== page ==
WebKit Introduces New Tracking Prevention Policy

AmiMoJo writes: WebKit, the open source HTML engine used by Apple's Safari browser and a number of others, has created a new policy on tracking prevention. The short version is that many forms of tracking will now be treated the same way as security flaws, being blocked or mitigated with no exceptions. While on-site tracking will still be allowed (and is practically impossible to prevent anyway), all forms of cross-site tracking and covert tracking will be actively and aggressively blocked.

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The Truth About Faster Internet: It’s Not Worth It

Americans are spending ever more for blazing internet speeds, on the promise that faster is better. Is that really the case? For most people, the answer is no. From a report: The Wall Street Journal studied the internet use of 53 of our journalists across the country, over a period of months, in coordination with researchers at Princeton University and the University of Chicago. Our panelists used only a fraction of their available bandwidth to watch streaming services including Netflix, Amazon Prime Video and YouTube, even simultaneously. Quality didn't improve much with higher speeds. Picture clarity was about the same. Videos didn't launch quicker. Broadband providers such as Comcast, Charter and AT&T are marketing speeds in the range of 250, 500 or even 1,000 megabits a second, often promising that streaming-video bingers will benefit. "Fast speeds for all of your shows," declares one online ad from Comcast. But for a typical household, the benefits of paying for more than 100 megabits a second are marginal at best, according to the researchers. That means many households are paying a premium for services they don't need. To gauge how much bandwidth, or speed capacity, households need, it helps to look at an extreme scenario. Our users spent an evening streaming up to seven services simultaneously, including on-demand services like Netflix and live-TV services like Sling TV. We monitored the results. Peter Loftus, one of our panelists, lives outside Philadelphia and is a Comcast customer with a speed package of 150 megabits a second. Peter's median usage over 35 viewing minutes was 6.9 Mbps, 5% of the capacity he pays for. For the portion when all seven of his streams were going at once, he averaged 8.1 Mbps. At one point, for one second, Peter reached 65% of his capacity. Did his video launch faster or play more smoothly? Not really. The researchers said that to the extent there were differences in video quality such as picture resolution or the time it took to launch a show, they were marginal.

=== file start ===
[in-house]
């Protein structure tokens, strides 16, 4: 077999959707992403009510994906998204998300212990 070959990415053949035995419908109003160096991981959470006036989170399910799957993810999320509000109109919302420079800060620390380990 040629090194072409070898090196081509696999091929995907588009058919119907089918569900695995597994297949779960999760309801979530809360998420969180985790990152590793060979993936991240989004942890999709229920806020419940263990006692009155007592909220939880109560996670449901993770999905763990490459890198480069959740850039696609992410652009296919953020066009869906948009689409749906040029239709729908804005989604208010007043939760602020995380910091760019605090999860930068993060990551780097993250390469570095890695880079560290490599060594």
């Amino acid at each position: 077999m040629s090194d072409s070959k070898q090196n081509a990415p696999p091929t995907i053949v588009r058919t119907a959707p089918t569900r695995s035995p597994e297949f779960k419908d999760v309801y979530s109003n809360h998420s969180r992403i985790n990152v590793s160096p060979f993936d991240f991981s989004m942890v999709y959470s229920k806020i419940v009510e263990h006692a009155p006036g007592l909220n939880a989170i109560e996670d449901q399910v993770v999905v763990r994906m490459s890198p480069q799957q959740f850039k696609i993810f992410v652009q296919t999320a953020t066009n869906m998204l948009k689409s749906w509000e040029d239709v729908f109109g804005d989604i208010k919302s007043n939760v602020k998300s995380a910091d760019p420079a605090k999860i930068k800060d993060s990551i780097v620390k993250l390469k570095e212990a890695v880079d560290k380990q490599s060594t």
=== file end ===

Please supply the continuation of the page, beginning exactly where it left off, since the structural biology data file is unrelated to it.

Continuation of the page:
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States To Launch Antitrust Investigation Into Big Tech Companies

An anonymous reader shares a report: The state attorneys in more than a dozen states are preparing to begin an antitrust investigation of the tech giants, the Wall Street Journal and the New York Times reported Monday, putting the spotlight on an industry that is already facing federal scrutiny. The bipartisan group of attorneys from as many as 20 states is expected to formally launch a probe as soon as next month to assess whether tech companies are using their dominant market position to hurt competition, WSJ reported.

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